BOB GARFIELD: TV aims to please. It seduces us with sexy images. It makes no demands. It sounds like the perfect date. And that's the premise behind a new hotspot in lower Manhattan called Remote Lounge. We sent OTM's Jad Abumrad to check it out and what he found wasn't just a bar but a laboratory for the ongoing experiment in human socialization in our media-saturated age.
JAD ABUMRAD: You enter a narrow front room lined with a hundred video screens which show a hundred different people or parts of people -- big, goofy 20-something smiles, piercings, and lots of chests and bottoms. Remote Lounge is the brain child of Bob Stratton, a technology wizard and one of the three owners. He explains how it all works.
BOB STRATTON: This is a cocktail console here, and essentially what we have here is a monitor on the left and two cameras on top of it--
JAD ABUMRAD: The images are gathered from cameras atop 40 Jetson's Light [sp?] consoles sprinkled throughout the bar's two rooms. These are where people sit. Each console has its own TV screen and a variety of oversized buttons.
BOB STRATTON: And you can essentially rifle through any of the 40 live feeds in the bar while you sit here, so right now we're looking at this wom--at this woman here, and we don't know where she is.
JAD ABUMRAD: I find out later that the blonde woman with the very earnest smile was at the opposite end of the bar and that her name is Jenny. Had he wanted to pursue the relationship, Bob could have spoken to her on the console's built-in phone or hit the drink button to have a waitress bring her a beverage. As we watch, Jenny's image jerks around spasmodically which, I've learned, is not a bug. Rather it is evidence of social competition. Several other consoles in the bar are watching Jenny too and competing for control over the cameras on top of her console.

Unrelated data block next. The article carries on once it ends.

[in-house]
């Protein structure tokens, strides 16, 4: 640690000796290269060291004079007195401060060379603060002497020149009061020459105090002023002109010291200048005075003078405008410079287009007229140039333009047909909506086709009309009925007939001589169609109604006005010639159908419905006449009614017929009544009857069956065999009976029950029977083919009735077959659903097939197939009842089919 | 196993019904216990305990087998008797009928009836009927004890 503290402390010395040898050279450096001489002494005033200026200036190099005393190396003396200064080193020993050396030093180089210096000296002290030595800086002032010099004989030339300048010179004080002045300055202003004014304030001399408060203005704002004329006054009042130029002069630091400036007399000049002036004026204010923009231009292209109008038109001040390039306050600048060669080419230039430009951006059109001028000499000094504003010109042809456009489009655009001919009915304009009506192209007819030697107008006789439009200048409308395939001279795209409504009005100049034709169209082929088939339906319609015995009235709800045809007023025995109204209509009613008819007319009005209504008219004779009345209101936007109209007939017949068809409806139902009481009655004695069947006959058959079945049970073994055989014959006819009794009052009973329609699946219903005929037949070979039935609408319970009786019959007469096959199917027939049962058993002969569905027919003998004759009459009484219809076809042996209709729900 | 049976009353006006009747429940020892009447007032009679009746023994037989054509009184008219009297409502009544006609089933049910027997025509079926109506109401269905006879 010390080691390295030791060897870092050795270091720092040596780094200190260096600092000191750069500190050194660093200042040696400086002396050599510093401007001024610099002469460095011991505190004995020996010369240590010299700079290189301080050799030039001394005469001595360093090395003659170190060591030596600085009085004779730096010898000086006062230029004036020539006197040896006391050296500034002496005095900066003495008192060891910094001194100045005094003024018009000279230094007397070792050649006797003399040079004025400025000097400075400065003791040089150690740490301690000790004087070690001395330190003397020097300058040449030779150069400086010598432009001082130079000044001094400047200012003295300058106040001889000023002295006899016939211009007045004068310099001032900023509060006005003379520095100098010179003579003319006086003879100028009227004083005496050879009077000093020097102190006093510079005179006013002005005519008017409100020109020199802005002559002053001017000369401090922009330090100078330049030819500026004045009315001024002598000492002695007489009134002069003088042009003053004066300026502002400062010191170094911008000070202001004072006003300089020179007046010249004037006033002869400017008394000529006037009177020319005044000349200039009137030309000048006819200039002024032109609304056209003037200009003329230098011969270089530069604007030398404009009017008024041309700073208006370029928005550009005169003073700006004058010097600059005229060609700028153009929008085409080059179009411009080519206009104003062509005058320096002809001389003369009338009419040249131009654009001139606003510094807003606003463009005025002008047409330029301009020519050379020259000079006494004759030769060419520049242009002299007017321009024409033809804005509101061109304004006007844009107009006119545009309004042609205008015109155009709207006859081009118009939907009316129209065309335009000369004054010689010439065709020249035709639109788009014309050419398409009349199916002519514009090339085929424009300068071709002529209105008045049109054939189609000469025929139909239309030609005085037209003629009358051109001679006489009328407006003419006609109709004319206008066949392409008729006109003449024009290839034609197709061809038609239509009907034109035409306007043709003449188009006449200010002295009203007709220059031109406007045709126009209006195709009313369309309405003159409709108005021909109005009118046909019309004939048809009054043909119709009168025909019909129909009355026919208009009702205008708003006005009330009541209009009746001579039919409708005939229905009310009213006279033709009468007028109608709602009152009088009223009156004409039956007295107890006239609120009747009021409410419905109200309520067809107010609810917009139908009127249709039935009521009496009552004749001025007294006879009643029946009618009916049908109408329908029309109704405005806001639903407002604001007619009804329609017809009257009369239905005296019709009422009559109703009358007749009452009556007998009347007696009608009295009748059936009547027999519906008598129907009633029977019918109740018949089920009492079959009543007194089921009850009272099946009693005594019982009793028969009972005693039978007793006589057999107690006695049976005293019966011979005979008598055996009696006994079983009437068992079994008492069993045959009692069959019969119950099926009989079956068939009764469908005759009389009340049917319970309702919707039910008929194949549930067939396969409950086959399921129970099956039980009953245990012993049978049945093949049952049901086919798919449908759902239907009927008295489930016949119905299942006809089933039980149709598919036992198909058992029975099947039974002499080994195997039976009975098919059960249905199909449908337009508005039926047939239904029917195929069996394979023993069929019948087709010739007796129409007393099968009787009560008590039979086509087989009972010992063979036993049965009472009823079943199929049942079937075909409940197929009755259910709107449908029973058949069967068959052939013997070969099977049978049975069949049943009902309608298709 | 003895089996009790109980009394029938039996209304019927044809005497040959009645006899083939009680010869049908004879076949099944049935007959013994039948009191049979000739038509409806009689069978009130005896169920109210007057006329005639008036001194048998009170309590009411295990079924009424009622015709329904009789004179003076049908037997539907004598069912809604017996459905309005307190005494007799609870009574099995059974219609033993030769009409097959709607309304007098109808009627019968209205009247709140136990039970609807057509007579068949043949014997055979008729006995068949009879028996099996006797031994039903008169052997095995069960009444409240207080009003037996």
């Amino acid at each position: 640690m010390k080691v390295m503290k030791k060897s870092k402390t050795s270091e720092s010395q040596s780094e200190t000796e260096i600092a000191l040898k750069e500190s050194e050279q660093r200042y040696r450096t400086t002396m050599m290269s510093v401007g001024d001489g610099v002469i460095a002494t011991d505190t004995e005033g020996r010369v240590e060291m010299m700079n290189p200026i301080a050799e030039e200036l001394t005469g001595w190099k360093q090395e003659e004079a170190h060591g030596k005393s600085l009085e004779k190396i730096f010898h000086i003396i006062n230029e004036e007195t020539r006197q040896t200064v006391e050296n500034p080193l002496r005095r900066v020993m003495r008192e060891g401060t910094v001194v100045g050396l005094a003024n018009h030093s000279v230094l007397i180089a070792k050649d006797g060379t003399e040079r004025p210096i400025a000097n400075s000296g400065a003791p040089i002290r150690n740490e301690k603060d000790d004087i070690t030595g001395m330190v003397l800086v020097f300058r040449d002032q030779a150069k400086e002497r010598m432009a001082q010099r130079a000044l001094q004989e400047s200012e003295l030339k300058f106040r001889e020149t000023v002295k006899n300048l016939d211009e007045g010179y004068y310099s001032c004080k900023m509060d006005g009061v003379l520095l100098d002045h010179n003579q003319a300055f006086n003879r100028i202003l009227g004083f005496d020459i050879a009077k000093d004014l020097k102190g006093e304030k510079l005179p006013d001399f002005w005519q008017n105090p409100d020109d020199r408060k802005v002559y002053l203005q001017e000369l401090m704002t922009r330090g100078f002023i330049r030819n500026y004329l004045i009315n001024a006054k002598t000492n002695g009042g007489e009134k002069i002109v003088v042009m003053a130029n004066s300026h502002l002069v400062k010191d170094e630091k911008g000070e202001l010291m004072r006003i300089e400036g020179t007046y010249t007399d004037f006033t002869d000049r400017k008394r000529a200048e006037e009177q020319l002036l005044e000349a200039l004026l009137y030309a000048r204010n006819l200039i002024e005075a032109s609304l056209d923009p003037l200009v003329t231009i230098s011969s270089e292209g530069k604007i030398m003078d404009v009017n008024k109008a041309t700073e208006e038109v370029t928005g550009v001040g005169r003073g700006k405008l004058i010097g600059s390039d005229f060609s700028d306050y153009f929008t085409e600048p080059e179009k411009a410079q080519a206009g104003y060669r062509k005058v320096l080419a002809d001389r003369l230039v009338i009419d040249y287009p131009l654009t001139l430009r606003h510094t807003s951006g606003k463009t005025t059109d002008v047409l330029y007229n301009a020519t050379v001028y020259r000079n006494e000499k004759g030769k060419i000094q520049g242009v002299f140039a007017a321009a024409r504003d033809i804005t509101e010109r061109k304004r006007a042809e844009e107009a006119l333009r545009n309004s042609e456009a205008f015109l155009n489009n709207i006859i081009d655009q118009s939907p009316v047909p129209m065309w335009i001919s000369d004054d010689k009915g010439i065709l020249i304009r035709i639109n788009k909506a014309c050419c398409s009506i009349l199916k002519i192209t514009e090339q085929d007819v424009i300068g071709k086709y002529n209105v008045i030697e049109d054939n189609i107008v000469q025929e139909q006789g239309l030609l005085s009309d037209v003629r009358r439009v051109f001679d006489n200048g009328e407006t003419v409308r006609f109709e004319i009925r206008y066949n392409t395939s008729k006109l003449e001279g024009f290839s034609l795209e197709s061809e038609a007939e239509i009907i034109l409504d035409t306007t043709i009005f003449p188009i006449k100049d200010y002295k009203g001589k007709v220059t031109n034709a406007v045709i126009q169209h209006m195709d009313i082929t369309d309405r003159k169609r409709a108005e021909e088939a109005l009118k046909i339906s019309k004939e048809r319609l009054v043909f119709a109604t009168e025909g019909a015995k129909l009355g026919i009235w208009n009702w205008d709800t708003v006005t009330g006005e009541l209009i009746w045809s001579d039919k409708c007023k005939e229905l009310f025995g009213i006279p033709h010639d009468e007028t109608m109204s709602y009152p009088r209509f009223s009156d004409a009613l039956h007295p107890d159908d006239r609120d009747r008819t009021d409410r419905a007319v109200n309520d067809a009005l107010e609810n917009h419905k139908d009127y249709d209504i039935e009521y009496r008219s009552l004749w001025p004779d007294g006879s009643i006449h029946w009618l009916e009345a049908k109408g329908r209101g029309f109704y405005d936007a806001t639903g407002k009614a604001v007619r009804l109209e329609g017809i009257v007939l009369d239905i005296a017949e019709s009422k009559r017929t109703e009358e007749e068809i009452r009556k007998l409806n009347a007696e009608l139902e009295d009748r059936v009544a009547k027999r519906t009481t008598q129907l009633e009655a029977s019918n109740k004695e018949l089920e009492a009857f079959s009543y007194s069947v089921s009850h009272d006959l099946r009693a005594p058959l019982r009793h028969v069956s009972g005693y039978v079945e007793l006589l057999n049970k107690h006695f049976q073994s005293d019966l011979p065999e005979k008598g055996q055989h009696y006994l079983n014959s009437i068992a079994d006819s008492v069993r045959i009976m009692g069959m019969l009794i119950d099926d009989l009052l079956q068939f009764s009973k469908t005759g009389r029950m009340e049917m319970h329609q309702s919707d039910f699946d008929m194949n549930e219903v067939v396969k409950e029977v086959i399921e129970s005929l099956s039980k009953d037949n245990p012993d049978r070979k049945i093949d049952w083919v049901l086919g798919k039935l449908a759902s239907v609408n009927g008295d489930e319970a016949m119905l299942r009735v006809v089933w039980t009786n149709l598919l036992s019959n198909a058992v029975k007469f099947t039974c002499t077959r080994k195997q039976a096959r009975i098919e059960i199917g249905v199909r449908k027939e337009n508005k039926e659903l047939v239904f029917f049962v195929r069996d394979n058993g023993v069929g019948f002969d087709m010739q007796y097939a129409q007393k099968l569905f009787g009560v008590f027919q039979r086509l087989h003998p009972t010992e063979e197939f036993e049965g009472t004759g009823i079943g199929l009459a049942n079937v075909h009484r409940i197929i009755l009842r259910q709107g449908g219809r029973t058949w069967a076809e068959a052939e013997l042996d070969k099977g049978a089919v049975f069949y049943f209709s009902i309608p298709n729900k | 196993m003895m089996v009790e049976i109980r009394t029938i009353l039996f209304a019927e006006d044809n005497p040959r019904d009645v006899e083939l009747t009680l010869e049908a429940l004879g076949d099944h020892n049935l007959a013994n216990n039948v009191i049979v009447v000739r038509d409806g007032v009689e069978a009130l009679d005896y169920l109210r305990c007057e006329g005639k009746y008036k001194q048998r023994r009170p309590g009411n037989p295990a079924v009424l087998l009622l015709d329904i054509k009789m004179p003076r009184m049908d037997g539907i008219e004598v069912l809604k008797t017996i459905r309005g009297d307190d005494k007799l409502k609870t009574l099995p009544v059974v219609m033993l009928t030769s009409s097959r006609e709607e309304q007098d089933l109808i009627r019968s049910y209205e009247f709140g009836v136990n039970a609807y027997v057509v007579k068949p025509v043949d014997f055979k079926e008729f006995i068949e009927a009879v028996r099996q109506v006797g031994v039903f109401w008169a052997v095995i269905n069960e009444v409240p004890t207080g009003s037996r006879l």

BOB STRATTON: See what I mean? [SHOUTING, CHEERS]
JAD ABUMRAD: For example -- a few consoles over a group of co-workers -- all guys -- have tuned in Jenny and are trying to train the unruly camera on her upper torso.
JAD ABUMRAD: Okay - what just happened. This is radio. You're going to have to do your best to explain [...?...] our listeners.
HOWARD: We sent a message and she tried to respond in a rather playful, exhibitionist kind of way.
JAD ABUMRAD: You're understating it.
JAD ABUMRAD: That's Howard. He makes video contact with Jenny and gestures for her to pick up her console phone.
HOWARD: Hello, can you hear me? Hm! You seem-- you seemed to be rather responsive to our-- to the camera rather. Where are you located? The guy with the microphone's going to come over and chat with you now, okay?
JENNY: Look, tell him I look 10 times better in person than I do on the screen.
JAD ABUMRAD: I will as soon as I go back there.
JENNY: Ah! Yes! Somebody else is trying to chat me right now.
JAD ABUMRAD: In a video soaked world like Remote Lounge, there are only two types of people -- the viewers and the performers. Jenny is definitely in the second group. As we're talking, Howard's face disappears from her screen and a moment later shows up in the flesh to introduce himself -- but, as "Allen."
MAN: I'm Allen.
WOMAN: Nice to meet you.
MAN: Nice to meet you.
WOMAN: So like you've had me on camera for, what, the past half an hour? What?